Sometimes clients ask about their duties to file a decedent’s Last Will and Testament with the court. Many are concerned with timing deadlines. States tend to take one of three approaches on this issue:
- No Timeline. Some states don’t require you to file the Will with the court unless you intend to admit it to probate. For example, Mississippi doesn’t have a timeline for submitting a Will with the court or a statute of limitations on when a Will can be admitted to probate. In one case, a Will was first filed with the court and admitted to probate 23 years after the decedent’s death.
- Specific Timeline. Other states have clear deadlines of when the will should be filed with the court. For example, under Florida law, the custodian of the Will must file the original with the Clerk of the Circuit Court’s Office in the county where the decedent had resided within 10 days after being informed of testator’s death.
- Vague/ASAP Deadline. Other states require the will to be filed immediately or as soon as possible. Under Illinois law, for example, “[i]mmediately upon the death of the testator any person who has the testator’s will in his possession shall file it with the clerk of the court of the proper county.”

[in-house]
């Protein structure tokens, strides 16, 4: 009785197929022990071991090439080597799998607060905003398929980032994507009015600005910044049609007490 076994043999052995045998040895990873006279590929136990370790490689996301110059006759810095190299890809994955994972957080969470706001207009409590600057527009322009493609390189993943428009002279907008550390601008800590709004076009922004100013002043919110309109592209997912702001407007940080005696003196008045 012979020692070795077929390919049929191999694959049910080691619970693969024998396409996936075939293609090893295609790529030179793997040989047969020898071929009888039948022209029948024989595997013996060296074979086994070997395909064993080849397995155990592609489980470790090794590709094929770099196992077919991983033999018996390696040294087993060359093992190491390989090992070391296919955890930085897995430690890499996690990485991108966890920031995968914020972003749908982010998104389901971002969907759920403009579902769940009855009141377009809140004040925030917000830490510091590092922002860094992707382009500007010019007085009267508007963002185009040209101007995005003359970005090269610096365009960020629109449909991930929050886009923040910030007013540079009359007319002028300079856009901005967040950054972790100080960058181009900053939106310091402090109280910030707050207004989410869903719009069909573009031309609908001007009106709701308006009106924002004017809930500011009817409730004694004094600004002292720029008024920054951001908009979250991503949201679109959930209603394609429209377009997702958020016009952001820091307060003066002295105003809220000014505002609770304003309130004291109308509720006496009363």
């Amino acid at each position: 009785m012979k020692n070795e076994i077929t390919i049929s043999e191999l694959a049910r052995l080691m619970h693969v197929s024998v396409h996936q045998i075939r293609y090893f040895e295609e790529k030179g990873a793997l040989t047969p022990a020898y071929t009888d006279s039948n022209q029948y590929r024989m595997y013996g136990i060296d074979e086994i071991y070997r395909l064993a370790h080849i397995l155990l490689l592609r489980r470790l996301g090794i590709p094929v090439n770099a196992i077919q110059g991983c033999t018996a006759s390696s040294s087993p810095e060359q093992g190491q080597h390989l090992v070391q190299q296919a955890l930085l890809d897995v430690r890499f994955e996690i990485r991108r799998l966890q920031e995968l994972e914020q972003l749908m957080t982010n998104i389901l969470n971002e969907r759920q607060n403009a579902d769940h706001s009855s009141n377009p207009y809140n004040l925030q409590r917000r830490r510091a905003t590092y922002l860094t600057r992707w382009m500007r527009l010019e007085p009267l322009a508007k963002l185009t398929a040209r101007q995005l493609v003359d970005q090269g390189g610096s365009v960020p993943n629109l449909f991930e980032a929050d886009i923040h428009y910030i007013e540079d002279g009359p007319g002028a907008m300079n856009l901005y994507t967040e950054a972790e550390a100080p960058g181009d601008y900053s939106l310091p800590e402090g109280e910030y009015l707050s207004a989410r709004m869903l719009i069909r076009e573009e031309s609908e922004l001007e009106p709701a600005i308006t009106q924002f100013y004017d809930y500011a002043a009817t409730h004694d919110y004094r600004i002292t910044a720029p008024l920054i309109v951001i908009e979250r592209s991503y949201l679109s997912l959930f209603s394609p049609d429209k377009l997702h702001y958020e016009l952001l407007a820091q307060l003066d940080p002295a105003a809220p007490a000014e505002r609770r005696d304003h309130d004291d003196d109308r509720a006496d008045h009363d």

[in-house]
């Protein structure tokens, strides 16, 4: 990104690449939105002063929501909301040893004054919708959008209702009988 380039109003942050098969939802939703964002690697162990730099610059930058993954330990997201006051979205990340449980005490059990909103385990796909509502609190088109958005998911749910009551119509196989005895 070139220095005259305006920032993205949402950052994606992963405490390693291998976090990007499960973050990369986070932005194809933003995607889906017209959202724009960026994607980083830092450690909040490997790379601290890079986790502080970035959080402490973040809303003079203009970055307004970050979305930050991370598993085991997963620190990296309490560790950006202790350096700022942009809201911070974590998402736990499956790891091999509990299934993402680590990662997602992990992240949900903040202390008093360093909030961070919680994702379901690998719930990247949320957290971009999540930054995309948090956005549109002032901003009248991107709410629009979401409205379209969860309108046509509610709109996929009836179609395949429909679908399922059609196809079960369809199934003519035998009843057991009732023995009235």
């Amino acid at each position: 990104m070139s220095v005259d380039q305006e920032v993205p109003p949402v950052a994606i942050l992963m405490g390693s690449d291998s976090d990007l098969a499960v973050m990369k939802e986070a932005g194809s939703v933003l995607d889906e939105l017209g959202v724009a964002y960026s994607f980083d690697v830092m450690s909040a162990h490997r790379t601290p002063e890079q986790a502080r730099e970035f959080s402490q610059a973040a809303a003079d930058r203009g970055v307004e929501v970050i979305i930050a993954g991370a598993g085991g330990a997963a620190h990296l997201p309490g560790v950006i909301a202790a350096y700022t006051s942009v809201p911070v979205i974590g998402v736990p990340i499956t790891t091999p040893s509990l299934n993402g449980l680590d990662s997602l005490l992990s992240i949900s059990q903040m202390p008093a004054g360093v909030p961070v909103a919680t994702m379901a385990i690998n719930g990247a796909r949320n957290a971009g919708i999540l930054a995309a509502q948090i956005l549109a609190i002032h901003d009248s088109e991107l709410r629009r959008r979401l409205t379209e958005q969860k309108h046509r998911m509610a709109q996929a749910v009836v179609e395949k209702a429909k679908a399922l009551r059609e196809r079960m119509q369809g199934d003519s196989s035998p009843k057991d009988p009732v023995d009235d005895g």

As a practical matter, the states that have deadlines don’t always enforce them. The real purpose of these deadlines is to force someone with possession of a Last Will and Testament to turn it over. This can happen when the Will makes a disposition that a person doesn’t like. Instead of having the property transferred to someone else, the person who possesses the Will just decided to hide it.
Hiding a Will is a crime in many states. The Illinois statute, for example, imposes criminal penalties on anyone who “wilfully alters or destroys a will without the direction of the testator or wilfully secretes it for a period of 30 days after the death of the testator.”
Also, keep in mind that these statutes refer to any Last Will and Testament that the decedent may have left behind. It is not uncommon for people to update their Wills from time to time. Although a properly-drafted Will revokes all prior Wills, sometimes the testator will hang on to both original Wills. In that case, both Wills should be filed with the court. It is not up to the person holding the Will to decide which one is valid.